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Oklahoma family says the government is lying about their grandpa's death: He 'didn't die from COVID'

Could there be others, too?

A family in Oklahoma says the government is lying about COVID-19 being the cause of their grandpa's death and warning that similar lies may be spreading about others, too.

What are the details?

Jack Dake Sr., a loving father, husband, and military veteran, passed away in early May after battling Alzheimer's disease for 13 years, his family says. But when his death certificate came in a week later, the coronavirus was listed as his cause of death. His family was shocked.

"Alzheimer's was the cause of death, and COVID-19 was not even a contributing condition," Dake's son, Jack Dake Jr., told the Oklahoman. "Yet it's recorded as the only cause of death."

Dake Jr. told the outlet that by the time his dad had been diagnosed with COVID-19, he had already entered one of the last stages of Alzheimer's and would soon enter hospice care.

He had been tested for the coronavirus after being taken to the hospital when nursing home staff said he had a "decreased appetite" and "generalized weakness." At the time of the test, he presented with a fever and cough but no shortness of breath, and he didn't require supplemental oxygen.

Hospital records from a second visit days later — due to a fall that cut his hand — noted that Dake Sr.'s possible COVID-19 symptoms had reduced even more. He presented no fever, no cough, no shortness of breath, and "no other complaints or modifying factors."

Yet when hospice care workers prepared a list of emergency contacts for the family, they listed COVID-19 as the terminal diagnosis. From that point forward, that was the official determination.

"On the day he died, one of the people at the care facility said that his was a COVID-19 death, to which we immediately objected," Dake Jr. recalled. "COVID-19 had nothing whatsoever to do with his death, nor was it an underlying cause. In fact, since he had already been through the symptoms, he was probably negative for the coronavirus and now had antibodies."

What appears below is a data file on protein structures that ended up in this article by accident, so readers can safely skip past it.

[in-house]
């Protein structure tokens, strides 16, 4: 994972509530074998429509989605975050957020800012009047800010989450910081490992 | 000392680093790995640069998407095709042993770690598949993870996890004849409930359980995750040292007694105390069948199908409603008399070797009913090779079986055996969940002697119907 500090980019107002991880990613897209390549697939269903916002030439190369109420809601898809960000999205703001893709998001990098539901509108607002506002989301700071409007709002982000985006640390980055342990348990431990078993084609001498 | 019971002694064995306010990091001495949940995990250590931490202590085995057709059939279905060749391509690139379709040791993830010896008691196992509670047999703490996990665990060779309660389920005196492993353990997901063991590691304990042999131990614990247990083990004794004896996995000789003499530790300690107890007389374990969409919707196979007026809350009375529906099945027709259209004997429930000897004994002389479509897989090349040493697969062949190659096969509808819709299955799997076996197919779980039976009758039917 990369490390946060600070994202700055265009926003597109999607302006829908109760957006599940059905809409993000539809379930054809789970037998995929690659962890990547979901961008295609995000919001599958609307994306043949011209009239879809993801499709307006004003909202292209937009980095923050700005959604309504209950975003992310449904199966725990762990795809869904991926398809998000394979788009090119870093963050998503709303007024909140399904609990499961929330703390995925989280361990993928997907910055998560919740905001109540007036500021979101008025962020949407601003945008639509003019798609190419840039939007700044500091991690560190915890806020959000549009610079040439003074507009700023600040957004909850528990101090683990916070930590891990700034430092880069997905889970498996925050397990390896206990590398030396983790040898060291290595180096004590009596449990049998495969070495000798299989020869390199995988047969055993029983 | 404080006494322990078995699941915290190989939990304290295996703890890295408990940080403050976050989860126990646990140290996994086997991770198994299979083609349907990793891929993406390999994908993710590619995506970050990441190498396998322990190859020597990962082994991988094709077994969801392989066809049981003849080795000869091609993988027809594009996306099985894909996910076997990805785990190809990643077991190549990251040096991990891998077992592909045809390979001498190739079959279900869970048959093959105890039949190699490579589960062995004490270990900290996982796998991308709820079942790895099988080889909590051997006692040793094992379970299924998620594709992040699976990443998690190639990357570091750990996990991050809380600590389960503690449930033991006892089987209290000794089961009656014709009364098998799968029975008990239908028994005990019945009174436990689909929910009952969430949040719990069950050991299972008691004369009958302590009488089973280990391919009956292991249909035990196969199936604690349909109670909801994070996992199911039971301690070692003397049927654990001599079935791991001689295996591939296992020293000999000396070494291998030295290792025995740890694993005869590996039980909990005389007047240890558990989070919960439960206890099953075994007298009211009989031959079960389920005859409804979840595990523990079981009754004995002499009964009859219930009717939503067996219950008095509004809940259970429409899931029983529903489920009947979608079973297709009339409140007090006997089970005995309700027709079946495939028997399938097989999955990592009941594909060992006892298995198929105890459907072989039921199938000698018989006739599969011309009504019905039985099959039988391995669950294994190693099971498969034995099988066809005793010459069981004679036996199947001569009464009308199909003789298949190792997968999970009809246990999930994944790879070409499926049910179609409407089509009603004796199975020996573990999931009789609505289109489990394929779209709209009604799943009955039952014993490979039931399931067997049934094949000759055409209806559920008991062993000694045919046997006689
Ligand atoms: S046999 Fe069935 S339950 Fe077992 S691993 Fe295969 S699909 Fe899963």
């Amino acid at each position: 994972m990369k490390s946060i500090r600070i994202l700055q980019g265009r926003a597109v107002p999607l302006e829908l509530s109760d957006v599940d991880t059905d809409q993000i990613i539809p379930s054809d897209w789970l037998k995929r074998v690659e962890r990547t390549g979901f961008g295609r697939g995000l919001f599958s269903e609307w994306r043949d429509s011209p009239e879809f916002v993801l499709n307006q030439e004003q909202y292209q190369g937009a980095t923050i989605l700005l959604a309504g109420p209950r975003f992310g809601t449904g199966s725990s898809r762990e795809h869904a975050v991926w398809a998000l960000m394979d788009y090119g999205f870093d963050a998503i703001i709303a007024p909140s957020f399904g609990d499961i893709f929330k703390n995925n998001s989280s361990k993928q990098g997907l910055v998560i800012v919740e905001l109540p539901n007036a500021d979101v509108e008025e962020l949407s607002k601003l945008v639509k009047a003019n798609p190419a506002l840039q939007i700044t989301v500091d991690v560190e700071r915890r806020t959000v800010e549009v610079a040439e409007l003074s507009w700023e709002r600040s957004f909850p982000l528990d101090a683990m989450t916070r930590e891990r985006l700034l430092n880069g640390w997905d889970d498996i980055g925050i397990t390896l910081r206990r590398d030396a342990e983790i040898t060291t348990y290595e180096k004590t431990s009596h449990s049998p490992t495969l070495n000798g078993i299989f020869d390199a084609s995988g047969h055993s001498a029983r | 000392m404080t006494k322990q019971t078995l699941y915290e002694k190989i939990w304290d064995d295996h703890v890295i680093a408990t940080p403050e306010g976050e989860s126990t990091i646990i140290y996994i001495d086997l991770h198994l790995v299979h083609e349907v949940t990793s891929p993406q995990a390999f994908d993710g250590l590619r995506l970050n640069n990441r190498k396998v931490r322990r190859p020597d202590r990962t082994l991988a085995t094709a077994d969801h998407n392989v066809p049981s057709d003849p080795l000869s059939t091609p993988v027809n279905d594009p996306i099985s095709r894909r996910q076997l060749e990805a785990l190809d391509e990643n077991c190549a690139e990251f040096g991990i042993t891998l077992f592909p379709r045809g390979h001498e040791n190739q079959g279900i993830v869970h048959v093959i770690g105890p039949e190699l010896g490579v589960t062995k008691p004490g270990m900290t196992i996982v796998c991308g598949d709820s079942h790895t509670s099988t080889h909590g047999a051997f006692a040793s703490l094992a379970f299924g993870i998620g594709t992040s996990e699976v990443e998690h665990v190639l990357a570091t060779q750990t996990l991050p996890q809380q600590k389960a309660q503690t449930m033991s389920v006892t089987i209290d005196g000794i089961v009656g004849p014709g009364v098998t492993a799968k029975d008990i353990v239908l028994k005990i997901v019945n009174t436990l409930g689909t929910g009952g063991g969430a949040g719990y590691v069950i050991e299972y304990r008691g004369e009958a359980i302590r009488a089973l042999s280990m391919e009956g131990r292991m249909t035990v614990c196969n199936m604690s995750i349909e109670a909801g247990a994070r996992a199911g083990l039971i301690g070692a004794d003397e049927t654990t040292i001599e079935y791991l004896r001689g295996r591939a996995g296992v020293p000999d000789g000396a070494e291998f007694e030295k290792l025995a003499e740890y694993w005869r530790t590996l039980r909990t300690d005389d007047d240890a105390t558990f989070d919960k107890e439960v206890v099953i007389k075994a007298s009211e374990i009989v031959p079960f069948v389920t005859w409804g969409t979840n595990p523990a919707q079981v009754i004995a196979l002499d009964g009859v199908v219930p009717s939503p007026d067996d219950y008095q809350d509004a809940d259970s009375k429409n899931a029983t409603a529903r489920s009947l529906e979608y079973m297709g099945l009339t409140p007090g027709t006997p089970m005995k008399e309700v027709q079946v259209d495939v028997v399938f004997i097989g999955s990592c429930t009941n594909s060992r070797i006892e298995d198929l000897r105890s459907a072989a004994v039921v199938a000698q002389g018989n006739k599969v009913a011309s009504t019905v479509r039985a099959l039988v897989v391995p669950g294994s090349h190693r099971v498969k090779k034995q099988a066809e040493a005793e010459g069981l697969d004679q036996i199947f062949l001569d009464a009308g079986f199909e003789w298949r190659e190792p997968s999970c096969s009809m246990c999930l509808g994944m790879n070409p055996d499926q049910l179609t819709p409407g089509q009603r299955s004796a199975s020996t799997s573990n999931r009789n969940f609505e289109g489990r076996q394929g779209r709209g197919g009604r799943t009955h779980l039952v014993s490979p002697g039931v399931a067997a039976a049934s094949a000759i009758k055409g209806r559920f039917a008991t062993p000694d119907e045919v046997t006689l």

Could there be others?

Now, the family is warning that the government's reporting could be wrong about others, too.

"On June 22, the state Department of Health record[ed] 369 COVID-19 deaths," Dake Jr. said. "We know that number is false, misleading and not true. It's less than that, maybe significantly less than that. Yet government officials at all levels, including at the Legislature, are making very poor decisions based on this information."

In an op-ed on Townhall.com on Thursday, Larry O'Connor wrote: "The government is lying about my wife's grandfather's death, and I bet they're lying about many more."

"The State of Oklahoma insists that Jack Dake Sr. died of the coronavirus, when he simply did not," O'Connor added.

The family says a Centers for Disease Control and Prevention guideline is the cause of the problem in their case and potentially in the cases of others.

In April, the CDC issued a report to medical providers on certifying COVID-19 deaths, saying: "In cases where a definite diagnosis of COVID–19 cannot be made, but it is suspected or likely ... it is acceptable to report COVID–19 on a death certificate as 'probable' or 'presumed.'"

Elsewhere in the document, CDC officials added that "if COVID–19 played a role in the death, this condition should be specified on the death certificate."

It could also be that hospitals are incentivized to list COVID-19 diagnoses, the family said.

It is true, after all, that under the CARES Act, hospitals receive a 20% reimbursement from the federal government for treating patients diagnosed with the coronavirus, according to a USA Today fact-check.

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